Karachi, Pakistan (CNN) -- As the night wore on, the buildings at Karachi's Jinnah International Airport stood out, silhouetted against a backdrop of oily, orange blazes, the night air punctuated with the unmistakable chatter of machine-gun fire.
We arrived on the scene shortly after the Taliban-claimed attack began on the country's largest airport on Sunday night, which left 28 dead -- including 10 attackers -- and 24 injured.
The airport, located off the city's main arterial Shahrah-e-Faisal road, had already been sealed off by Pakistan Rangers, a heavily-armed paramilitary force. A number of vehicles -- both emergency and military -- lined the route in.
We watched hundreds more rangers pouring in on the back of pickup trucks, guns mounted on top of each one.
Even by the time the media had assembled at the scene, it was apparent things were far from settled. There was a commotion of people around the airport as gun battles still raged nearby, while thick plumes of black smoke drifted high into the sky as what smelled like aviation fuel burned.
The gunmen had targeted Terminal 1, the old terminal that had fallen out of regular use. This terminal is only ever used for people flying to and from pilgrimages, for private flights, or sometimes government flights. The gunmen may have chosen this part of the airport as an infiltration point because it is largely vacant.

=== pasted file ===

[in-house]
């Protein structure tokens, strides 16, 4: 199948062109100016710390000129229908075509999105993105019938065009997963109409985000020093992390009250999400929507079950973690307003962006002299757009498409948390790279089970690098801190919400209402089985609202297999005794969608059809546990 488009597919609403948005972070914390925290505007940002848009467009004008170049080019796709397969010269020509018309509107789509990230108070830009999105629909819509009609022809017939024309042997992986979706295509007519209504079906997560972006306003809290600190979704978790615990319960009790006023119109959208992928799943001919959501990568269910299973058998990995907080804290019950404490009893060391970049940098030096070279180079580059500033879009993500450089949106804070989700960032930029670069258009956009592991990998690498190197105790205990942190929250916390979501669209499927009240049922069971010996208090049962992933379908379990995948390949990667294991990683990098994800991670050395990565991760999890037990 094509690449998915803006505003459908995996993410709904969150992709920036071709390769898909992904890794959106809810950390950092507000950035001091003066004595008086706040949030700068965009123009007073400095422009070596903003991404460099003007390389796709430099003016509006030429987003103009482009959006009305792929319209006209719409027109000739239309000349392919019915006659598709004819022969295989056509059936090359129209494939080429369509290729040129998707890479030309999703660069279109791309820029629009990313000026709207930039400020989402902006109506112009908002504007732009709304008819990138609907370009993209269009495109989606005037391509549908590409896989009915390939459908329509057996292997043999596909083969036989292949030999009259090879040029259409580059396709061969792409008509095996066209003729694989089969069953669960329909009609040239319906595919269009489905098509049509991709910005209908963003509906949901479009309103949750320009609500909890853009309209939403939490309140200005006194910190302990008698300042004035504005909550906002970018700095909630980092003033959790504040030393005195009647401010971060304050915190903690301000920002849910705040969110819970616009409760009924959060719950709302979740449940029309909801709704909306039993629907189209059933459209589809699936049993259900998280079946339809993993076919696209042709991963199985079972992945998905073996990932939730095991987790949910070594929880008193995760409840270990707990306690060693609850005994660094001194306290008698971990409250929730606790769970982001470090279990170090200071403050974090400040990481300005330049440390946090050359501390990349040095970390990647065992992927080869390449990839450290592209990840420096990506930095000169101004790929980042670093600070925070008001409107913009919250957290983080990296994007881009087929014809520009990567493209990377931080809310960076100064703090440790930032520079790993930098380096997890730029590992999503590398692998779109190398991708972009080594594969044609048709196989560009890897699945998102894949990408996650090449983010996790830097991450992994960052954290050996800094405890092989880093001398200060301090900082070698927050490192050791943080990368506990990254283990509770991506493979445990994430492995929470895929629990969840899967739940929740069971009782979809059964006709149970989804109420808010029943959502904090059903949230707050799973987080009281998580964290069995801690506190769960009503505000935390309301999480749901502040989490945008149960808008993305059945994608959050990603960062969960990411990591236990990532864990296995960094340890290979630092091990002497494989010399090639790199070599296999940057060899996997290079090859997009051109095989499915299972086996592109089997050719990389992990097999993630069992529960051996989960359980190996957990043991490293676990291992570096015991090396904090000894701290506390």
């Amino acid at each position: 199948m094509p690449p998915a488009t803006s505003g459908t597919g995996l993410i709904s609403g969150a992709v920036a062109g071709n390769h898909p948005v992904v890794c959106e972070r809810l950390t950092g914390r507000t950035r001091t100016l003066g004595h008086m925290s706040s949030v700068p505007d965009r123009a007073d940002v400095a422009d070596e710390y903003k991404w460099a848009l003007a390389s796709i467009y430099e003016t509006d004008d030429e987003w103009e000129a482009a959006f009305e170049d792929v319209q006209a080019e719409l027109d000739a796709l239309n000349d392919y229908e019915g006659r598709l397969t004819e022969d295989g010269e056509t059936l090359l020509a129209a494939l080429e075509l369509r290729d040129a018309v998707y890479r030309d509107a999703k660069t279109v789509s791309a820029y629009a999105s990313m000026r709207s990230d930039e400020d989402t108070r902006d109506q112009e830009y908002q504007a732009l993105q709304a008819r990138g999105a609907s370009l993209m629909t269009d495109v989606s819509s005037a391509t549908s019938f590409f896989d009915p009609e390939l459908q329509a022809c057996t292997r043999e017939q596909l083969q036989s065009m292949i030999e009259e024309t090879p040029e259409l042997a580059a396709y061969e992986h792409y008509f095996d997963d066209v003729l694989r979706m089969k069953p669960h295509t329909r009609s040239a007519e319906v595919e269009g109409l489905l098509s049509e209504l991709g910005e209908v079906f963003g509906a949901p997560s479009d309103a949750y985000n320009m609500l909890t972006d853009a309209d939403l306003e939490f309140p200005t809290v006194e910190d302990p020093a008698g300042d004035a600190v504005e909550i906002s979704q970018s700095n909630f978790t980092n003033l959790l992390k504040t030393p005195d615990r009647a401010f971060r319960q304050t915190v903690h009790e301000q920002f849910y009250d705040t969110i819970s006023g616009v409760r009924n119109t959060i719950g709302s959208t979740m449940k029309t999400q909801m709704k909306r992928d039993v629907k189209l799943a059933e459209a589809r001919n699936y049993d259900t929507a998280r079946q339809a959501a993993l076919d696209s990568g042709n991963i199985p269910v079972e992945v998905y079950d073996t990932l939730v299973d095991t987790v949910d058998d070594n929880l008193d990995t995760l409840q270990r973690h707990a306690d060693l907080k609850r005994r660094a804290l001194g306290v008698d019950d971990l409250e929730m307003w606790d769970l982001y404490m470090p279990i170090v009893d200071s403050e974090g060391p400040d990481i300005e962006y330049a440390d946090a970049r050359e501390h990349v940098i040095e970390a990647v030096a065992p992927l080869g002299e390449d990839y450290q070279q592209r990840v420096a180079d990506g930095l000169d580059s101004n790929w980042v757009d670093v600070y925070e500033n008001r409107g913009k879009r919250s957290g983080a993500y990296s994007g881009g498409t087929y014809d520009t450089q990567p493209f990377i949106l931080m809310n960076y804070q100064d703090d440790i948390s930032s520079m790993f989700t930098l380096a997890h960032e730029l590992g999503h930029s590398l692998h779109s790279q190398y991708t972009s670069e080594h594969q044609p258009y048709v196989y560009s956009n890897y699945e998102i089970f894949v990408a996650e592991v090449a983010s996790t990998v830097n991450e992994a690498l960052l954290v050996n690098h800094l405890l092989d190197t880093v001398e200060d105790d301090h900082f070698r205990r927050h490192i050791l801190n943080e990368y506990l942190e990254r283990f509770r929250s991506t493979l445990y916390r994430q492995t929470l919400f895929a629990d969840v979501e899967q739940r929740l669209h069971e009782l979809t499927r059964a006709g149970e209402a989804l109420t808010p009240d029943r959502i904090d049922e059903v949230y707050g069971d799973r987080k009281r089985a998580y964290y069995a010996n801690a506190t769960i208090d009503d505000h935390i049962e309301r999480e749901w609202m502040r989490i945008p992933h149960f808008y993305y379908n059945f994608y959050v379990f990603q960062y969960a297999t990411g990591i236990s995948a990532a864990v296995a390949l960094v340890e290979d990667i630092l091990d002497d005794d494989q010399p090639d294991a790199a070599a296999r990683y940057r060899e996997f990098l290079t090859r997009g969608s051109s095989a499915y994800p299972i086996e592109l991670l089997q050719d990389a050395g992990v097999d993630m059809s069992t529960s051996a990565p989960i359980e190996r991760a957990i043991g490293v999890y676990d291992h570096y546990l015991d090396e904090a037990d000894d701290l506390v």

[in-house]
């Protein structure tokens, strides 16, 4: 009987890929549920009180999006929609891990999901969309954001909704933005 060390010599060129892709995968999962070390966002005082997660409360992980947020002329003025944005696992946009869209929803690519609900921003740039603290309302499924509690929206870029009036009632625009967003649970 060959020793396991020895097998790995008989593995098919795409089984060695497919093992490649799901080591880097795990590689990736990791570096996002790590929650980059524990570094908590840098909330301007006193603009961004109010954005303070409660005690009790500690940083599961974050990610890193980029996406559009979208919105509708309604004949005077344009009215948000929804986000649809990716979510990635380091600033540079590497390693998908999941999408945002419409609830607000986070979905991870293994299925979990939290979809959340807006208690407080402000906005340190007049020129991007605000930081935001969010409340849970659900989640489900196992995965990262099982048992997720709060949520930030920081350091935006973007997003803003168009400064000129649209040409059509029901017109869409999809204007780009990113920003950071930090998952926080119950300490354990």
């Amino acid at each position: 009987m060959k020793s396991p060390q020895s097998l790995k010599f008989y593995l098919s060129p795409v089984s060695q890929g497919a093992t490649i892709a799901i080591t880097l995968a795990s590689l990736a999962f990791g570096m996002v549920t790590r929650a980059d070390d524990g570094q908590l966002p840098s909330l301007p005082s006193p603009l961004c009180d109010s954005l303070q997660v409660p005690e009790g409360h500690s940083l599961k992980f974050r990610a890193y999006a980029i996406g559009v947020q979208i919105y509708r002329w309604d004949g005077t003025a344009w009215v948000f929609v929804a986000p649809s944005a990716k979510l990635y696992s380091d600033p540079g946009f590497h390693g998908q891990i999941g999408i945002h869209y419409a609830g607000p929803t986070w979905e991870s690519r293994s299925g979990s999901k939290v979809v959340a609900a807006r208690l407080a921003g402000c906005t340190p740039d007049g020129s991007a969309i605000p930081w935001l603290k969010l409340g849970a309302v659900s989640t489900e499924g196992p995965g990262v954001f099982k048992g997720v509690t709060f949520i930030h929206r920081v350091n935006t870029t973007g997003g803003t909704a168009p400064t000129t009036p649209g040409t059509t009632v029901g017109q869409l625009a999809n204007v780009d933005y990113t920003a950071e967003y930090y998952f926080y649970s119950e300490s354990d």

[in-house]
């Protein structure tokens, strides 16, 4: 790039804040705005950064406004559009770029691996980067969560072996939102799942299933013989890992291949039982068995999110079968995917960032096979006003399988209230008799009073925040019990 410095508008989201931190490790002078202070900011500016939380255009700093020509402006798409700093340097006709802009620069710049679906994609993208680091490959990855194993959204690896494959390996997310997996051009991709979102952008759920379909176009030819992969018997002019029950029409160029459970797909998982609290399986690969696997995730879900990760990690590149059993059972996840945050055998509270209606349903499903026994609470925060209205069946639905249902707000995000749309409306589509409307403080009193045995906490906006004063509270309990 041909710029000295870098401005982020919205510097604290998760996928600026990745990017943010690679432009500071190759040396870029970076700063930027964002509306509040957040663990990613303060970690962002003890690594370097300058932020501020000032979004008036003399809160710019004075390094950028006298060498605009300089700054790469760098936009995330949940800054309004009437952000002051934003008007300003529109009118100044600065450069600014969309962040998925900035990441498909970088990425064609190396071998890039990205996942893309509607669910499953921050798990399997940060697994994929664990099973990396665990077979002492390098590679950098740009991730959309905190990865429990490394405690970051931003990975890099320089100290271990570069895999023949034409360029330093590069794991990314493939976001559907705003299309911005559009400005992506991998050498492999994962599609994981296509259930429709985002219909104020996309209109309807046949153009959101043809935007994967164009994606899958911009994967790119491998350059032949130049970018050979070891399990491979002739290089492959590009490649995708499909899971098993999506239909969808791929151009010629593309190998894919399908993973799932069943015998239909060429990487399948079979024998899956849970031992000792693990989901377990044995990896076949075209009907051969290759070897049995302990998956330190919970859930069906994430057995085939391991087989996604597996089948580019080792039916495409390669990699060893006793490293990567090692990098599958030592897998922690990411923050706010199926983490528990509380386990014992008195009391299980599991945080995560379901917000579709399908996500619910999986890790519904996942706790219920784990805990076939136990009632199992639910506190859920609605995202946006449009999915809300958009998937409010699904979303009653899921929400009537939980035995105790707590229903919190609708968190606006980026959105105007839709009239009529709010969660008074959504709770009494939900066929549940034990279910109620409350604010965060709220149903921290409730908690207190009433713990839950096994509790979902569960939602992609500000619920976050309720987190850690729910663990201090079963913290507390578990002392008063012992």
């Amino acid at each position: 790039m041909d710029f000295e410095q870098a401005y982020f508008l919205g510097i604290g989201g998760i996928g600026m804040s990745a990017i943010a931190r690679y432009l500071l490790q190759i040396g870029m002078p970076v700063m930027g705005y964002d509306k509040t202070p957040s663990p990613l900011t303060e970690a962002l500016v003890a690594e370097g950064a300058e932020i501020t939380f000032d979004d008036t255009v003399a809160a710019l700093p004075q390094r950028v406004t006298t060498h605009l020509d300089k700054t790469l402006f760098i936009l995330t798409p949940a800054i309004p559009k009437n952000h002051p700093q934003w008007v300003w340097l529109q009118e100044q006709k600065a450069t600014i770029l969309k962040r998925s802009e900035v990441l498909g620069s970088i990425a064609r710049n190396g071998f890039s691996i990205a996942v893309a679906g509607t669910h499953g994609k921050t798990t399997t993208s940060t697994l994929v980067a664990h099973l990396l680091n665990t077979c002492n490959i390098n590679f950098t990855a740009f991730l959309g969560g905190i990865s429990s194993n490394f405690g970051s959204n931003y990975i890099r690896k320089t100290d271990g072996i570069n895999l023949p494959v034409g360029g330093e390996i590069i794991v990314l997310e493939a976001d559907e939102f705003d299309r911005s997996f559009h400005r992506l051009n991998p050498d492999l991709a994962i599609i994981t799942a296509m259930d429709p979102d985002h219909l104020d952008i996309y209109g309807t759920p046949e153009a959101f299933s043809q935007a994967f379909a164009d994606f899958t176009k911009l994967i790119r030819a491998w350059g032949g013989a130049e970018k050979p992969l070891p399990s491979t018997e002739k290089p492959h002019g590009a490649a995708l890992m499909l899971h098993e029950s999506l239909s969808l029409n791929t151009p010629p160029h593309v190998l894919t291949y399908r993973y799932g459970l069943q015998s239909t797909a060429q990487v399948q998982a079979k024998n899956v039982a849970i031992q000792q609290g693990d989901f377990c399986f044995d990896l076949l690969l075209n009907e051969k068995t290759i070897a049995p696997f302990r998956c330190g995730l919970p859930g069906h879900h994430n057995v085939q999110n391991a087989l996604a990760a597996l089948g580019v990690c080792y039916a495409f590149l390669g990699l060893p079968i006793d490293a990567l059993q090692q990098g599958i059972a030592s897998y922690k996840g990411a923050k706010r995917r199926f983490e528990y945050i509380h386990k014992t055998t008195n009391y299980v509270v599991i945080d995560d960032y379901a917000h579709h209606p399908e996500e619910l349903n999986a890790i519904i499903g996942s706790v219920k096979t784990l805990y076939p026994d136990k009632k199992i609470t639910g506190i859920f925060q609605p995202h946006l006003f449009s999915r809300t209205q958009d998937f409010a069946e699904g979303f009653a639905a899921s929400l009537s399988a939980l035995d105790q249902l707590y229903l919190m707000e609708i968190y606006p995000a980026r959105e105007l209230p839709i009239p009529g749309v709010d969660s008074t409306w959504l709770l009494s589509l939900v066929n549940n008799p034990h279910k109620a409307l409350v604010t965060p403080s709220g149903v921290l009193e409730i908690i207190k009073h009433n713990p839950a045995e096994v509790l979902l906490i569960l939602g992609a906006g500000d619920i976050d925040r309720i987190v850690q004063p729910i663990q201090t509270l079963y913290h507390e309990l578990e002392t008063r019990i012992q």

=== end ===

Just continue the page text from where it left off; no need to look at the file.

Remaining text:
The attackers were trying to cut through barbed wire to get into the airport when they were spotted by Airport Security Force personnel (ASF). A heavy gun battle ensued and four ASF members were killed -- the first fatalities of the attack.
The terrorists apparently divided into two groups and hid in two different hangars near the terminal building. One was a hangar run by the national carrier, Pakistan International Airways (PIA), and the other to the right -- where the thick black smoke plumed up before their eyes -- was a large hangar, known as the Ispahani hangar, which is used for wide-body aircraft maintenance.
Police said one gunman detonated a suicide vest after being cornered in one of the hangars that contained fuel.
By the early hours of Monday morning, senior government officials had made the VIP area of the terminal building their makeshift command center. We'd just finished an interview with the chief minister of Sindh province, Qaim Ali Shah, when a group of senior military and police chiefs walked in looking very confident.
They shook hands with the chief minister and declared that the militants had been killed. There was a quiet a moment of relief among everyone in the room.
By contrast, we witnessed a disheveled group of airport workers leaving the building shortly after, their clothes soiled and torn. Most would not talk to the media, saying they were too traumatized to discuss their ordeal. But one older man described how the gunmen ran towards him and his colleagues and started shooting. He said they ran and hid in the toilet. While they were in there, he said they heard what they thought was a bomb. Though they feared the roof would collapse on them, they stayed hidden there for hours until soldiers arrived and told them it was safe to come out.
The eyewitness, who asked not to be named, said some of the assailants were disguised as airport security workers, something that was later corroborated by Sindh Security Unit's (SSU) Mohammed Waqar. He said others were dressed in black as airport security force commandos.